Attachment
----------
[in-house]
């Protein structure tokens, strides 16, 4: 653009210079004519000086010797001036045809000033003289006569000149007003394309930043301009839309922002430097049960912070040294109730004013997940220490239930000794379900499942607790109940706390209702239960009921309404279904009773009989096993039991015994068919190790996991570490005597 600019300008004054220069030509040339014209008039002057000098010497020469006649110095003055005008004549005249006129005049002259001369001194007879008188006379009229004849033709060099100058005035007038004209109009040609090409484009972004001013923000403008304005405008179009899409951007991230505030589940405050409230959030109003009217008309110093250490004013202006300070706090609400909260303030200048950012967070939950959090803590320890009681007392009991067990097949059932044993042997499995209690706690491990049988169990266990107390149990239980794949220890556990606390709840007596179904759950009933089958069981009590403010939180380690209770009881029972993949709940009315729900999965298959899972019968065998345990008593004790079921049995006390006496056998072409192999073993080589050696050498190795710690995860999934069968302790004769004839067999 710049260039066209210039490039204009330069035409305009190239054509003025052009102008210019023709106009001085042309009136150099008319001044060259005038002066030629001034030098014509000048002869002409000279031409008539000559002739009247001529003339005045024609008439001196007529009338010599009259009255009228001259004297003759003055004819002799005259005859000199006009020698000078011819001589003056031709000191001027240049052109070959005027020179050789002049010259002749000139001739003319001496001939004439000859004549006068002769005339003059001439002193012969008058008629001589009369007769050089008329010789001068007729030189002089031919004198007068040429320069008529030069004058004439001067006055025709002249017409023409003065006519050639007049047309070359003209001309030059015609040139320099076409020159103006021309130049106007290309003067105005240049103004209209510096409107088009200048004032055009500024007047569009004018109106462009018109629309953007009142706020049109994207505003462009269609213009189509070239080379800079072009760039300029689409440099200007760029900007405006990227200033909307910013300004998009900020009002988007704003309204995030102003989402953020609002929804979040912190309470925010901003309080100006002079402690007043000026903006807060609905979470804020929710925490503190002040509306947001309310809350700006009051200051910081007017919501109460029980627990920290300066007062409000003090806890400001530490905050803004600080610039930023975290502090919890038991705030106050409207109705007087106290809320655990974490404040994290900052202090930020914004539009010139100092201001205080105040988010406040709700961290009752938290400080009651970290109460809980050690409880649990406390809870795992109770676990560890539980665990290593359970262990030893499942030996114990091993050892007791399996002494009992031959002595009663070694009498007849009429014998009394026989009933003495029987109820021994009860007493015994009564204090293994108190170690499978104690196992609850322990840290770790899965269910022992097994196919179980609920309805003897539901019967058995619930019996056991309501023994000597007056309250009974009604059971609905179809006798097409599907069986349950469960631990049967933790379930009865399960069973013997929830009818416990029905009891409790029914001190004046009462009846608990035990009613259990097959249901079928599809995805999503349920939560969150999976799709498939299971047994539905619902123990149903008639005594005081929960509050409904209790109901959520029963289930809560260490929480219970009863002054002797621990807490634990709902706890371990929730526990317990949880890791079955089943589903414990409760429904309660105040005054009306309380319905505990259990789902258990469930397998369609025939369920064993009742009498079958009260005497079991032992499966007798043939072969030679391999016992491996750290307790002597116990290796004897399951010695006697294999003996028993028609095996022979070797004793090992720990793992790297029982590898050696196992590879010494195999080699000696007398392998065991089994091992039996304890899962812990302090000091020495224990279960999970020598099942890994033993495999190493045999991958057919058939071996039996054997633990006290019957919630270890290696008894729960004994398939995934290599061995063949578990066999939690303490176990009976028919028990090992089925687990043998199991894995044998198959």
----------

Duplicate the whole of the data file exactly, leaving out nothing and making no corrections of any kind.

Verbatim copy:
[in-house]
């Protein structure tokens, strides 16, 4: 653009210079004519000086010797001036045809000033003289006569000149007003394309930043301009839309922002430097049960912070040294109730004013997940220490239930000794379900499942607790109940706390209702239960009921309404279904009773009989096993039991015994068919190790996991570490005597 600019300008004054220069030509040339014209008039002057000098010497020469006649110095003055005008004549005249006129005049002259001369001194007879008188006379009229004849033709060099100058005035007038004209109009040609090409484009972004001013923000403008304005405008179009899409951007991230505030589940405050409230959030109003009217008309110093250490004013202006300070706090609400909260303030200048950012967070939950959090803590320890009681007392009991067990097949059932044993042997499995209690706690491990049988169990266990107390149990239980794949220890556990606390709840007596179904759950009933089958069981009590403010939180380690209770009881029972993949709940009315729900999965298959899972019968065998345990008593004790079921049995006390006496056998072409192999073993080589050696050498190795710690995860999934069968302790004769004839067999 710049260039066209210039490039204009330069035409305009190239054509003025052009102008210019023709106009001085042309009136150099008319001044060259005038002066030629001034030098014509000048002869002409000279031409008539000559002739009247001529003339005045024609008439001196007529009338010599009259009255009228001259004297003759003055004819002799005259005859000199006009020698000078011819001589003056031709000191001027240049052109070959005027020179050789002049010259002749000139001739003319001496001939004439000859004549006068002769005339003059001439002193012969008058008629001589009369007769050089008329010789001068007729030189002089031919004198007068040429320069008529030069004058004439001067006055025709002249017409023409003065006519050639007049047309070359003209001309030059015609040139320099076409020159103006021309130049106007290309003067105005240049103004209209510096409107088009200048004032055009500024007047569009004018109106462009018109629309953007009142706020049109994207505003462009269609213009189509070239080379800079072009760039300029689409440099200007760029900007405006990227200033909307910013300004998009900020009002988007704003309204995030102003989402953020609002929804979040912190309470925010901003309080100006002079402690007043000026903006807060609905979470804020929710925490503190002040509306947001309310809350700006009051200051910081007017919501109460029980627990920290300066007062409000003090806890400001530490905050803004600080610039930023975290502090919890038991705030106050409207109705007087106290809320655990974490404040994290900052202090930020914004539009010139100092201001205080105040988010406040709700961290009752938290400080009651970290109460809980050690409880649990406390809870795992109770676990560890539980665990290593359970262990030893499942030996114990091993050892007791399996002494009992031959002595009663070694009498007849009429014998009394026989009933003495029987109820021994009860007493015994009564204090293994108190170690499978104690196992609850322990840290770790899965269910022992097994196919179980609920309805003897539901019967058995619930019996056991309501023994000597007056309250009974009604059971609905179809006798097409599907069986349950469960631990049967933790379930009865399960069973013997929830009818416990029905009891409790029914001190004046009462009846608990035990009613259990097959249901079928599809995805999503349920939560969150999976799709498939299971047994539905619902123990149903008639005594005081929960509050409904209790109901959520029963289930809560260490929480219970009863002054002797621990807490634990709902706890371990929730526990317990949880890791079955089943589903414990409760429904309660105040005054009306309380319905505990259990789902258990469930397998369609025939369920064993009742009498079958009260005497079991032992499966007798043939072969030679391999016992491996750290307790002597116990290796004897399951010695006697294999003996028993028609095996022979070797004793090992720990793992790297029982590898050696196992590879010494195999080699000696007398392998065991089994091992039996304890899962812990302090000091020495224990279960999970020598099942890994033993495999190493045999991958057919058939071996039996054997633990006290019957919630270890290696008894729960004994398939995934290599061995063949578990066999939690303490176990009976028919028990090992089925687990043998199991894995044998198959």